CMPU 102 - Lab 9

In this lab you will write code to create "random" binary trees, and implement several binary tree traversal algorithms.

Note: Because a binary tree is a recursive data structure, most binary tree algorithms can be expressed best recursively.  In this lab, all of the code you will write will be recursive, with the exception of the implementation of the LevelOrder class.


The BinTreeNode interface describes the methods which may be performed on the nodes of a binary tree.  These methods are:

You will use these methods to create and traverse binary trees.

The BinTreeNodeVisitor interface defines several methods which you should use when traversing the nodes of a binary tree:

In general, a recursive traversal algorithm should call start when encountering a node for the first time, near the entry to the recursive visitation method.  It should call visit to "officially" visit the node.  Finally, it should call finish when it is completely done with the node, typically just before returning from the recursive visitation method.


You will implement several classes used by the TreeDemo class, which is a Java GUI application that animates several binary tree traversal algorithms.  You can run the TreeDemo program at any time by right-clicking on "" in the Package Explorer and choosing "Run As->Java Application".

Your first task is to write a method that creates "random" binary trees.  This is the MakeRandomTree class.  The method

BinTreeNode create(int numLevels, BinTreeNodeFactory factory)

will create a (possibly-empty) random binary tree with the given number of levels.  You will see a statement computing a double value called prob.  You should use the provided random number generator to generate a random double value between 0.0 and 1.0.  If the randomly-generated number is greater than prob, then the method should return null (an empty tree).  Otherwise, it should create a new node (using the create method of the factory object), setting the left and right sub-trees of the new node to be random subtrees whose maximum number of levels is numLevels-1.

Don't forget to implement a base case so that you return an empty (null) tree when numLevels is zero.

To test your implementation of MakeRandomTree, run the TreeDemo program and click the "Random" button.  You should see a tree that looks something like the following:

You second task is to implement several binary tree traversal algorithms.  These algorithms will visit each node in the binary tree.

In each traversal, you will need to use the methods of the BinTreeNodeVisitor object passed to the traversal method to record the various stages of visitation (start, visit, finish) at each node.  start should be called immediately upon reaching a node for the first time.  visit, as the name implies, is the "official" visitation of the node.  finish should be called after visiting the node and recursively visiting its subtrees.  Note that in the case of level-order traversal, which is not recursive, you can just call start, visit, and finish in succession on each node you reach.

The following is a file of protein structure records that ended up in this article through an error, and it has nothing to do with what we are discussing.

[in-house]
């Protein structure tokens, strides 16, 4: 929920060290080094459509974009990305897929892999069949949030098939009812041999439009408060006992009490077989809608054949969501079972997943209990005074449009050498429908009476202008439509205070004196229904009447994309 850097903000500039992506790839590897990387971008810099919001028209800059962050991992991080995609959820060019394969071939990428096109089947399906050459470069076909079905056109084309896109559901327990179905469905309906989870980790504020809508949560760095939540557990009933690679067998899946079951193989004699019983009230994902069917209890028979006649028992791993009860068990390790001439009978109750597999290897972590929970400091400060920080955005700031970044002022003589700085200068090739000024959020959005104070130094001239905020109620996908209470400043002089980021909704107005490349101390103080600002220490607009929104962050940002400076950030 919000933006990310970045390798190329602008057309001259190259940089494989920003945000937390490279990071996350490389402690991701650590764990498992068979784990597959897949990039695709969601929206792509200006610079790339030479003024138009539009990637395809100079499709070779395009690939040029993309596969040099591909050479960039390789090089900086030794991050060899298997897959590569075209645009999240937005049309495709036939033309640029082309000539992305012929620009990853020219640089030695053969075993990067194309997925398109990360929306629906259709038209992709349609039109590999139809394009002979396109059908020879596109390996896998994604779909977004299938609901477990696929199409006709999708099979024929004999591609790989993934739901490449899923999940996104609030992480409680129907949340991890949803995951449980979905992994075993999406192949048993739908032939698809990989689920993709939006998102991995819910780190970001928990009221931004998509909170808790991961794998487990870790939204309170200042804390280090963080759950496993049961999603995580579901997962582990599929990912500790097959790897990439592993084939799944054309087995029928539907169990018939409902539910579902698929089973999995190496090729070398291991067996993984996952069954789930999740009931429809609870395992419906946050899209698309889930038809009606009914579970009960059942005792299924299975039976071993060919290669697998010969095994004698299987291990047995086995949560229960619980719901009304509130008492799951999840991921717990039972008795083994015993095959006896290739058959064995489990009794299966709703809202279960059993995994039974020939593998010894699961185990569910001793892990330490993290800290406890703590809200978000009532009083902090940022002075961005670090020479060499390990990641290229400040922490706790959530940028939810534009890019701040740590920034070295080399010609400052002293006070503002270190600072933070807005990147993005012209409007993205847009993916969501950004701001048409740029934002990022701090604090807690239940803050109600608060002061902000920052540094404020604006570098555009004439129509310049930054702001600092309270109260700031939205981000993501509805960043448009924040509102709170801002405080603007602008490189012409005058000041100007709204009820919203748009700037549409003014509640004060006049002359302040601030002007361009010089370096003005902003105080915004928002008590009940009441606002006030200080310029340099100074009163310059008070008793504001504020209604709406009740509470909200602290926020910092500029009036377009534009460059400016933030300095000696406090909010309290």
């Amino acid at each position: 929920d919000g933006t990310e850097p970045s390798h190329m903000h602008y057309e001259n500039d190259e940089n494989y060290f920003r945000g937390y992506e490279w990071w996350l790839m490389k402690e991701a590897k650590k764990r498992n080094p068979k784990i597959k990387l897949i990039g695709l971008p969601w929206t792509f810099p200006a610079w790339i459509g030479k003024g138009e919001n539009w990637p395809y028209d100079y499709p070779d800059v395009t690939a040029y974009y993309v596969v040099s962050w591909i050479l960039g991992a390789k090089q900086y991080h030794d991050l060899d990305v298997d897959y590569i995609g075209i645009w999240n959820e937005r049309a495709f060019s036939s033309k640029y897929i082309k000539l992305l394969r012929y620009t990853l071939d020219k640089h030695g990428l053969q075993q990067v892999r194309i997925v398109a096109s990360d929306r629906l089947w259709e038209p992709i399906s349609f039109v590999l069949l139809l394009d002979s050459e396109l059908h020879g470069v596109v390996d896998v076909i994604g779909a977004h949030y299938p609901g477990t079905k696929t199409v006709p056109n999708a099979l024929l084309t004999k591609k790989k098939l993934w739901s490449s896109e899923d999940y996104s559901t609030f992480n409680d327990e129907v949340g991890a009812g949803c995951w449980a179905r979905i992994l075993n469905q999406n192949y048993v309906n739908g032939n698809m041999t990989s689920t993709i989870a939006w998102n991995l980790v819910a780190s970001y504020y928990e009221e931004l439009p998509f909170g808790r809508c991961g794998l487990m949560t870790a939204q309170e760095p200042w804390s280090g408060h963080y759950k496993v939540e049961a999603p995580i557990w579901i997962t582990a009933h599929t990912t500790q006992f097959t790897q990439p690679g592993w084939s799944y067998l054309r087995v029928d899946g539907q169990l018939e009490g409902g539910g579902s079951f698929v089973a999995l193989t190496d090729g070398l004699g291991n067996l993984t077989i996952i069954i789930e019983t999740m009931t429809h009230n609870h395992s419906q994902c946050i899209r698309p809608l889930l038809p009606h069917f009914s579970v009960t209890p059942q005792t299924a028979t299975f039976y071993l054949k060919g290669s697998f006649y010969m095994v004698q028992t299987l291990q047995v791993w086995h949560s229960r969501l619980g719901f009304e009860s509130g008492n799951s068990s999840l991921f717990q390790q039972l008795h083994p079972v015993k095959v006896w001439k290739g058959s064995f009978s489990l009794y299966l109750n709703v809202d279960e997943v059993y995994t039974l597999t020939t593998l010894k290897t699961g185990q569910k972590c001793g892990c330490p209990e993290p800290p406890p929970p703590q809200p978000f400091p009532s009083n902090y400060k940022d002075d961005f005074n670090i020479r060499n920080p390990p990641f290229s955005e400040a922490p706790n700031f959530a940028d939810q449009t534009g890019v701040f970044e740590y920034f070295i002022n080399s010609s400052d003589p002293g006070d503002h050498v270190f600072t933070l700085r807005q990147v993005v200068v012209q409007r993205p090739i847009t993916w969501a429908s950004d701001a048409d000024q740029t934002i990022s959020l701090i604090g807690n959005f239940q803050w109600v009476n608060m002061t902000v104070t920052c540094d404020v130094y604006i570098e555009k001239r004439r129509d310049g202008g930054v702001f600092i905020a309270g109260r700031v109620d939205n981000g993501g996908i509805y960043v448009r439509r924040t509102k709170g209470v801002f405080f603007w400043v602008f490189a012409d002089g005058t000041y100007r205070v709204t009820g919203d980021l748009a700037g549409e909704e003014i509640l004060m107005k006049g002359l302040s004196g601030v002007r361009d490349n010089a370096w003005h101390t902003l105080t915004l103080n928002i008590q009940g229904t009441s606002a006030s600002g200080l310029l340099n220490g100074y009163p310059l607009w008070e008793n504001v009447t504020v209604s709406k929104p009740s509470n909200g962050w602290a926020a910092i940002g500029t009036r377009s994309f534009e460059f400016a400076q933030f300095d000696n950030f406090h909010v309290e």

You will need to handle the base case where one of the sub-trees of a node is null.

To test one of your traversal algorithms, run TreeDemo, create a random tree, select the algorithm name from the combo box, and click "Start!".

The PreOrder class implements a Pre-Order traversal.  A Pre-Order traversal visits the node, recursively traverses the left sub-tree, and then recursively traverses the right sub-tree.

The PostOrder class implements a Post-Order traversal.  A Post-Order traversal recursively traverses the left sub-tree, recursively traverses the right sub-tree, then visits the node,.

The InOrder class implements an In-Order traversal.  A In-Order traversal recursively traverses the left sub-tree, visits the node, and then recursively traverses the right sub-tree.

The LevelOrder class implements a Level-Order traversal.  A Level-order traversal first visits the root, then each child of the root, then each grand-child, etc.  Unlike the other traversals, Level Order is not defined recursively.  Instead, you should use a queue to keep track of the next node to be visited.  The algorithm for level order visitation is as follows:

create a queue
enqueue the root node
while the queue is not empty {
        dequeue a node
        start, visit, and finish the node
        enqueue each child of the node

You may use a java.util.LinkedList object as a queue.  Create the linked list as follows:

LinkedList queue = new LinkedList<BinTreeNode>();

The isEmpty method returns whether or not the queue is empty.  Use the addLast method to enqueue nodes and the removeFirst method to dequeue a node.

Level-Order traversal is also known as "Breadth First" traversal.  When you run the animation for this traversal, it should be clear why.

Getting Started, When you are finished, Submitting

To get started, get the file from the class web page and import it into your Eclipse workspace.  The classes you will modify are in the "lab9" project.

When you have implemented each algorithm, demonstrate them for me.

To submit: from a terminal window, run the commands

cd eclipse-workspace
submit102 lab9